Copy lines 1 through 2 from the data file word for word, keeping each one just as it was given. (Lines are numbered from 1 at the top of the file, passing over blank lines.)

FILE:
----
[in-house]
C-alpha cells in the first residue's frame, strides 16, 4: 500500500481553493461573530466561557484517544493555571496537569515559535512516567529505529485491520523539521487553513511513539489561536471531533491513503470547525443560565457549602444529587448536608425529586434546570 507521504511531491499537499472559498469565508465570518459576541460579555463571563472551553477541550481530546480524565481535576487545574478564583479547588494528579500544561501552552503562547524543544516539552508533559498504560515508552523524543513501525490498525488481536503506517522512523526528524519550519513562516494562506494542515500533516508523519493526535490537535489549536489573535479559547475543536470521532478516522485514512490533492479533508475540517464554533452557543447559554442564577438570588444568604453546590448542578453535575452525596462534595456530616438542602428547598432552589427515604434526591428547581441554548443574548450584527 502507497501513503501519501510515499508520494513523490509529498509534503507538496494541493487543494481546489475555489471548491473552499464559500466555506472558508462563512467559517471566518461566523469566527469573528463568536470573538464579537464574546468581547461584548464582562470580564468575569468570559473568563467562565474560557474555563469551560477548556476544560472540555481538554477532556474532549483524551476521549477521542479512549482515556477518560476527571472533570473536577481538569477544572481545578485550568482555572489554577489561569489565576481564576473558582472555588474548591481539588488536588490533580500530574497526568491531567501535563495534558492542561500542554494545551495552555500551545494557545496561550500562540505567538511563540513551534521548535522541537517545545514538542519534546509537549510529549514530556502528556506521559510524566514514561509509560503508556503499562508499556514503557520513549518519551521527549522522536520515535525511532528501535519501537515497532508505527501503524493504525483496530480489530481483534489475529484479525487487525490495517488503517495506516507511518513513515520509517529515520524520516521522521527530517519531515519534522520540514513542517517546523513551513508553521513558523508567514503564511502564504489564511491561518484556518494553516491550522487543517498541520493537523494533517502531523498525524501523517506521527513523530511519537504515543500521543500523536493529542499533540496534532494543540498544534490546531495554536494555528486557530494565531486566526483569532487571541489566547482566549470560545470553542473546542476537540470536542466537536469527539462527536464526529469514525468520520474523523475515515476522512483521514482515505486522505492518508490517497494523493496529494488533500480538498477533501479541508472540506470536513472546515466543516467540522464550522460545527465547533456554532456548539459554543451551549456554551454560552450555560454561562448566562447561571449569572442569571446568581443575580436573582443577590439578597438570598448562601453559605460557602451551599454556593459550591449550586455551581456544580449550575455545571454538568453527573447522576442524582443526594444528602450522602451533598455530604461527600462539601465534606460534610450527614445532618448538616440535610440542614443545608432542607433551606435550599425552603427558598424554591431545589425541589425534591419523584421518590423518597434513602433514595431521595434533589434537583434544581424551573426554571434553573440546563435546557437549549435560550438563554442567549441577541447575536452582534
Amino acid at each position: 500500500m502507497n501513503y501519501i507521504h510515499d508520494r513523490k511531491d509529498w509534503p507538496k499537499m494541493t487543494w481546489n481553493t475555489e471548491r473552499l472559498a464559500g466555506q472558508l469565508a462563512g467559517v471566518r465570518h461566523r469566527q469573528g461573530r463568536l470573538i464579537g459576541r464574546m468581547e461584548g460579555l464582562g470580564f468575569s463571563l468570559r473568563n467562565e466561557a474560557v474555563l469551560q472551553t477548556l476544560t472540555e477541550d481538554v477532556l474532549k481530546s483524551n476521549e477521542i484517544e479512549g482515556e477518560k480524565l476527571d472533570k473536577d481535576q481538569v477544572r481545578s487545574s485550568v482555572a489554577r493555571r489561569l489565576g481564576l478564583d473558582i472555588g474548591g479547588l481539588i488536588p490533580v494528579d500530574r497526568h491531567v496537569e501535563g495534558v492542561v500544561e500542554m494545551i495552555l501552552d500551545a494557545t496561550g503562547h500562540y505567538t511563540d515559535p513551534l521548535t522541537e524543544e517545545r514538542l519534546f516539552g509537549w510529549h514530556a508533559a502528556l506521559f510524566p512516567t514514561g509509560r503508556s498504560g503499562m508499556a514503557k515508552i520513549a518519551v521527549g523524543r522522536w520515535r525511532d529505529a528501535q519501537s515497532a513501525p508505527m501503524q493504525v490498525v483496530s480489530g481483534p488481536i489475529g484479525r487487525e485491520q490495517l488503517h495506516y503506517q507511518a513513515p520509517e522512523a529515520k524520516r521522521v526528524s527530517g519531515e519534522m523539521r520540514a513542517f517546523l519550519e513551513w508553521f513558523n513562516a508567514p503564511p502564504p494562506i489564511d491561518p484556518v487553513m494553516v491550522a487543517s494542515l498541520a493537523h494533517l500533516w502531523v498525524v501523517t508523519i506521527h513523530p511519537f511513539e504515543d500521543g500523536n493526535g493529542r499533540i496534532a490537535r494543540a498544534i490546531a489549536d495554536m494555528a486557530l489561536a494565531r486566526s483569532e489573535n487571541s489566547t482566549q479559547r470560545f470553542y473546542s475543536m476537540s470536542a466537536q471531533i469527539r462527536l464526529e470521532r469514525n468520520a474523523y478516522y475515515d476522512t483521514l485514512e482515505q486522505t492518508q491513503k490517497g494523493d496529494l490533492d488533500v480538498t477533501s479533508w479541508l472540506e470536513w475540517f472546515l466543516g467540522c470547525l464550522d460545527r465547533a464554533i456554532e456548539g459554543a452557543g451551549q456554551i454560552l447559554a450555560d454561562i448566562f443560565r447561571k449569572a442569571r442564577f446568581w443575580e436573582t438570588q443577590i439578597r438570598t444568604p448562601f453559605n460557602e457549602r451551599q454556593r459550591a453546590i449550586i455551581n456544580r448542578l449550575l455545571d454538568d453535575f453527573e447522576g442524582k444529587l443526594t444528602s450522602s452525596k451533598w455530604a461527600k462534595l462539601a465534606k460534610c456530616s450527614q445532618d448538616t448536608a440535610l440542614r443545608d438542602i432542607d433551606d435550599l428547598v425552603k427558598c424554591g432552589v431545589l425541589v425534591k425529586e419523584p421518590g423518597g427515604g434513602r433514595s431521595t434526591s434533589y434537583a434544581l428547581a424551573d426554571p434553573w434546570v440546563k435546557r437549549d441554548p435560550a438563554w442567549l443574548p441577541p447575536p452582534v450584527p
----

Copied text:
[in-house]
C-alpha cells in the first residue's frame, strides 16, 4: 500500500481553493461573530466561557484517544493555571496537569515559535512516567529505529485491520523539521487553513511513539489561536471531533491513503470547525443560565457549602444529587448536608425529586434546570 507521504511531491499537499472559498469565508465570518459576541460579555463571563472551553477541550481530546480524565481535576487545574478564583479547588494528579500544561501552552503562547524543544516539552508533559498504560515508552523524543513501525490498525488481536503506517522512523526528524519550519513562516494562506494542515500533516508523519493526535490537535489549536489573535479559547475543536470521532478516522485514512490533492479533508475540517464554533452557543447559554442564577438570588444568604453546590448542578453535575452525596462534595456530616438542602428547598432552589427515604434526591428547581441554548443574548450584527 502507497501513503501519501510515499508520494513523490509529498509534503507538496494541493487543494481546489475555489471548491473552499464559500466555506472558508462563512467559517471566518461566523469566527469573528463568536470573538464579537464574546468581547461584548464582562470580564468575569468570559473568563467562565474560557474555563469551560477548556476544560472540555481538554477532556474532549483524551476521549477521542479512549482515556477518560476527571472533570473536577481538569477544572481545578485550568482555572489554577489561569489565576481564576473558582472555588474548591481539588488536588490533580500530574497526568491531567501535563495534558492542561500542554494545551495552555500551545494557545496561550500562540505567538511563540513551534521548535522541537517545545514538542519534546509537549510529549514530556502528556506521559510524566514514561509509560503508556503499562508499556514503557520513549518519551521527549522522536520515535525511532528501535519501537515497532508505527501503524493504525483496530480489530481483534489475529484479525487487525490495517488503517495506516507511518513513515520509517529515520524520516521522521527530517519531515519534522520540514513542517517546523513551513508553521513558523508567514503564511502564504489564511491561518484556518494553516491550522487543517498541520493537523494533517502531523498525524501523517506521527513523530511519537504515543500521543500523536493529542499533540496534532494543540498544534490546531495554536494555528486557530494565531486566526483569532487571541489566547482566549470560545470553542473546542476537540470536542466537536469527539462527536464526529469514525468520520474523523475515515476522512483521514482515505486522505492518508490517497494523493496529494488533500480538498477533501479541508472540506470536513472546515466543516467540522464550522460545527465547533456554532456548539459554543451551549456554551454560552450555560454561562448566562447561571449569572442569571446568581443575580436573582443577590439578597438570598448562601453559605460557602451551599454556593459550591449550586455551581456544580449550575455545571454538568453527573447522576442524582443526594444528602450522602451533598455530604461527600462539601465534606460534610450527614445532618448538616440535610440542614443545608432542607433551606435550599425552603427558598424554591431545589425541589425534591419523584421518590423518597434513602433514595431521595434533589434537583434544581424551573426554571434553573440546563435546557437549549435560550438563554442567549441577541447575536452582534